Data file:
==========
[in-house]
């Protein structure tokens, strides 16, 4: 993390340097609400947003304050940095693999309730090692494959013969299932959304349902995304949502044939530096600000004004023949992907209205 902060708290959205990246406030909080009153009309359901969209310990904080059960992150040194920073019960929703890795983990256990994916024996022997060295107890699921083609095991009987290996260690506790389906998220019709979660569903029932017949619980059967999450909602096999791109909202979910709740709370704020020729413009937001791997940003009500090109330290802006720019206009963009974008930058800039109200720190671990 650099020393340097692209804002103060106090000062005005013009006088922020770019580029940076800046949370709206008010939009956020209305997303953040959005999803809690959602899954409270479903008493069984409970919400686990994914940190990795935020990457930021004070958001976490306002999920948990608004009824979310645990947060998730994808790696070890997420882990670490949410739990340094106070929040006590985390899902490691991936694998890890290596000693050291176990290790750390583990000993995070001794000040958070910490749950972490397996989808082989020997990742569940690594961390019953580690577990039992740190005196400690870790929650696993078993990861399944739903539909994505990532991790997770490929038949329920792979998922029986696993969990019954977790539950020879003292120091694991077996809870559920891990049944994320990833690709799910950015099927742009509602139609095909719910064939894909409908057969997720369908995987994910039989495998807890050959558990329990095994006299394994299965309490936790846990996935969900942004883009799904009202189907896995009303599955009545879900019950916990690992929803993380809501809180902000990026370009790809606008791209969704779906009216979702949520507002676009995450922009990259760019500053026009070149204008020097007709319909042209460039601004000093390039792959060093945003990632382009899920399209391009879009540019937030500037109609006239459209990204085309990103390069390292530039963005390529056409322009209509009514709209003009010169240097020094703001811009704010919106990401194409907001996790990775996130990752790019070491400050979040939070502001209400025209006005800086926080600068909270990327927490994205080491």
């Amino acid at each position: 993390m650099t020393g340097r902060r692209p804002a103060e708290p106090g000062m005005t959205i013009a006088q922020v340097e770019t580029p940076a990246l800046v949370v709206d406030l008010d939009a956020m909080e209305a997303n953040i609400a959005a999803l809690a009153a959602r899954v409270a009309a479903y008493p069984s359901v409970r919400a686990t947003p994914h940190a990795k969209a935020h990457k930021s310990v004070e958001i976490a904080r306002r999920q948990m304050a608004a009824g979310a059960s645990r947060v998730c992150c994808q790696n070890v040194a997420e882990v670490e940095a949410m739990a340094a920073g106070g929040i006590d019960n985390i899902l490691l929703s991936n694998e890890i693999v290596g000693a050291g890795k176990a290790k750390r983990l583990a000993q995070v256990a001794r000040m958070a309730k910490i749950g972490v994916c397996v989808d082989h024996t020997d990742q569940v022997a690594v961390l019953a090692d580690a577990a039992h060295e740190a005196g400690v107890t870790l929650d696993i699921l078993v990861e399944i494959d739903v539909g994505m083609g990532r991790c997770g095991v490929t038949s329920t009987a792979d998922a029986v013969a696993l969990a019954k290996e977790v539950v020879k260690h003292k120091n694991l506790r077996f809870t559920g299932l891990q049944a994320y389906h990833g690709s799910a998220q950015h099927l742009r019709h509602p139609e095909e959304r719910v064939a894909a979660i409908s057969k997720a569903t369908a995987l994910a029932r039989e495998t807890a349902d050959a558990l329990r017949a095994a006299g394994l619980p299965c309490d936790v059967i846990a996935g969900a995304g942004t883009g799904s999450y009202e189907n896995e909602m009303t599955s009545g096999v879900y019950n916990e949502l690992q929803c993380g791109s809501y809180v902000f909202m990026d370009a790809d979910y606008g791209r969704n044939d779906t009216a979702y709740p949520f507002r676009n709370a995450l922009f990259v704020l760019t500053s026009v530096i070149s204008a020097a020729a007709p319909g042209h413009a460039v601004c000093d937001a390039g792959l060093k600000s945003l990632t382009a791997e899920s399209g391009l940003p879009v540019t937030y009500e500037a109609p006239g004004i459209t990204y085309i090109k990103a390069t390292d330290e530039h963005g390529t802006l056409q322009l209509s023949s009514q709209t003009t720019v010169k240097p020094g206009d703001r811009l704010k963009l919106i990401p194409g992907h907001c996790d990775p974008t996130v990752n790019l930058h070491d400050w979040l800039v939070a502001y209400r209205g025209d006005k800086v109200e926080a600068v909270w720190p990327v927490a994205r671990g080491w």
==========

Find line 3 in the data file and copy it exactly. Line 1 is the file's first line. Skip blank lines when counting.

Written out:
């Amino acid at each position: 993390m650099t020393g340097r902060r692209p804002a103060e708290p106090g000062m005005t959205i013009a006088q922020v340097e770019t580029p940076a990246l800046v949370v709206d406030l008010d939009a956020m909080e209305a997303n953040i609400a959005a999803l809690a009153a959602r899954v409270a009309a479903y008493p069984s359901v409970r919400a686990t947003p994914h940190a990795k969209a935020h990457k930021s310990v004070e958001i976490a904080r306002r999920q948990m304050a608004a009824g979310a059960s645990r947060v998730c992150c994808q790696n070890v040194a997420e882990v670490e940095a949410m739990a340094a920073g106070g929040i006590d019960n985390i899902l490691l929703s991936n694998e890890i693999v290596g000693a050291g890795k176990a290790k750390r983990l583990a000993q995070v256990a001794r000040m958070a309730k910490i749950g972490v994916c397996v989808d082989h024996t020997d990742q569940v022997a690594v961390l019953a090692d580690a577990a039992h060295e740190a005196g400690v107890t870790l929650d696993i699921l078993v990861e399944i494959d739903v539909g994505m083609g990532r991790c997770g095991v490929t038949s329920t009987a792979d998922a029986v013969a696993l969990a019954k290996e977790v539950v020879k260690h003292k120091n694991l506790r077996f809870t559920g299932l891990q049944a994320y389906h990833g690709s799910a998220q950015h099927l742009r019709h509602p139609e095909e959304r719910v064939a894909a979660i409908s057969k997720a569903t369908a995987l994910a029932r039989e495998t807890a349902d050959a558990l329990r017949a095994a006299g394994l619980p299965c309490d936790v059967i846990a996935g969900a995304g942004t883009g799904s999450y009202e189907n896995e909602m009303t599955s009545g096999v879900y019950n916990e949502l690992q929803c993380g791109s809501y809180v902000f909202m990026d370009a790809d979910y606008g791209r969704n044939d779906t009216a979702y709740p949520f507002r676009n709370a995450l922009f990259v704020l760019t500053s026009v530096i070149s204008a020097a020729a007709p319909g042209h413009a460039v601004c000093d937001a390039g792959l060093k600000s945003l990632t382009a791997e899920s399209g391009l940003p879009v540019t937030y009500e500037a109609p006239g004004i459209t990204y085309i090109k990103a390069t390292d330290e530039h963005g390529t802006l056409q322009l209509s023949s009514q709209t003009t720019v010169k240097p020094g206009d703001r811009l704010k963009l919106i990401p194409g992907h907001c996790d990775p974008t996130v990752n790019l930058h070491d400050w979040l800039v939070a502001y209400r209205g025209d006005k800086v109200e926080a600068v909270w720190p990327v927490a994205r671990g080491w």